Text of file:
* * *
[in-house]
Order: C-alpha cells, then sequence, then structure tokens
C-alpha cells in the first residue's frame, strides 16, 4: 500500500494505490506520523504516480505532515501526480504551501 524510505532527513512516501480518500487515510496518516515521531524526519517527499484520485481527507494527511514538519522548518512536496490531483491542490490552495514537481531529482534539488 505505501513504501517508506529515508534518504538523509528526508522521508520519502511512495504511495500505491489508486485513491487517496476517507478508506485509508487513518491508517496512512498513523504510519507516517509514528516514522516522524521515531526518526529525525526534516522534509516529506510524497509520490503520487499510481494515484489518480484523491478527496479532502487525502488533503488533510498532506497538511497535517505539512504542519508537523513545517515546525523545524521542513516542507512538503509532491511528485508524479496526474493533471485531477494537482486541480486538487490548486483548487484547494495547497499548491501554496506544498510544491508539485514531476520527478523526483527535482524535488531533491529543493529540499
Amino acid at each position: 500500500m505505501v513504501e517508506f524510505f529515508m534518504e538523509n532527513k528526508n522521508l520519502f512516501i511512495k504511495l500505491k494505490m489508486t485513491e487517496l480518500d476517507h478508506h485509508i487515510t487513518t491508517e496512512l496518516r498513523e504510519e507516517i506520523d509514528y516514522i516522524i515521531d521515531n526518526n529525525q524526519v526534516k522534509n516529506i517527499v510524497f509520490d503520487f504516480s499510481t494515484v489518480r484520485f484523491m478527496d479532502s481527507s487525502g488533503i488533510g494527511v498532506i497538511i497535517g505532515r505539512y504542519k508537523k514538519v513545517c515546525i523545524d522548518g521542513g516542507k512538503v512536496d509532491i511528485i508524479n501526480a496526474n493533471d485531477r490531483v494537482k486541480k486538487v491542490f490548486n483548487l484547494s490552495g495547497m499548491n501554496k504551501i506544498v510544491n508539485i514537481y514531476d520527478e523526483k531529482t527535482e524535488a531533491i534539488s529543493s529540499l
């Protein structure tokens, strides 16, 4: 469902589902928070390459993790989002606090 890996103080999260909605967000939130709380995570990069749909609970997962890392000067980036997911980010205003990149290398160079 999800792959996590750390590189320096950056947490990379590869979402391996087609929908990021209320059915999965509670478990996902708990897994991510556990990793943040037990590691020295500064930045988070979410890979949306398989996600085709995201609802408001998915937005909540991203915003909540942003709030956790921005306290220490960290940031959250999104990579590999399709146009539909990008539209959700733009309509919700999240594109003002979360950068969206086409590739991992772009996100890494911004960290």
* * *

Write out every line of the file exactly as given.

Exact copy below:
[in-house]
Order: C-alpha cells, then sequence, then structure tokens
C-alpha cells in the first residue's frame, strides 16, 4: 500500500494505490506520523504516480505532515501526480504551501 524510505532527513512516501480518500487515510496518516515521531524526519517527499484520485481527507494527511514538519522548518512536496490531483491542490490552495514537481531529482534539488 505505501513504501517508506529515508534518504538523509528526508522521508520519502511512495504511495500505491489508486485513491487517496476517507478508506485509508487513518491508517496512512498513523504510519507516517509514528516514522516522524521515531526518526529525525526534516522534509516529506510524497509520490503520487499510481494515484489518480484523491478527496479532502487525502488533503488533510498532506497538511497535517505539512504542519508537523513545517515546525523545524521542513516542507512538503509532491511528485508524479496526474493533471485531477494537482486541480486538487490548486483548487484547494495547497499548491501554496506544498510544491508539485514531476520527478523526483527535482524535488531533491529543493529540499
Amino acid at each position: 500500500m505505501v513504501e517508506f524510505f529515508m534518504e538523509n532527513k528526508n522521508l520519502f512516501i511512495k504511495l500505491k494505490m489508486t485513491e487517496l480518500d476517507h478508506h485509508i487515510t487513518t491508517e496512512l496518516r498513523e504510519e507516517i506520523d509514528y516514522i516522524i515521531d521515531n526518526n529525525q524526519v526534516k522534509n516529506i517527499v510524497f509520490d503520487f504516480s499510481t494515484v489518480r484520485f484523491m478527496d479532502s481527507s487525502g488533503i488533510g494527511v498532506i497538511i497535517g505532515r505539512y504542519k508537523k514538519v513545517c515546525i523545524d522548518g521542513g516542507k512538503v512536496d509532491i511528485i508524479n501526480a496526474n493533471d485531477r490531483v494537482k486541480k486538487v491542490f490548486n483548487l484547494s490552495g495547497m499548491n501554496k504551501i506544498v510544491n508539485i514537481y514531476d520527478e523526483k531529482t527535482e524535488a531533491i534539488s529543493s529540499l
């Protein structure tokens, strides 16, 4: 469902589902928070390459993790989002606090 890996103080999260909605967000939130709380995570990069749909609970997962890392000067980036997911980010205003990149290398160079 999800792959996590750390590189320096950056947490990379590869979402391996087609929908990021209320059915999965509670478990996902708990897994991510556990990793943040037990590691020295500064930045988070979410890979949306398989996600085709995201609802408001998915937005909540991203915003909540942003709030956790921005306290220490960290940031959250999104990579590999399709146009539909990008539209959700733009309509919700999240594109003002979360950068969206086409590739991992772009996100890494911004960290």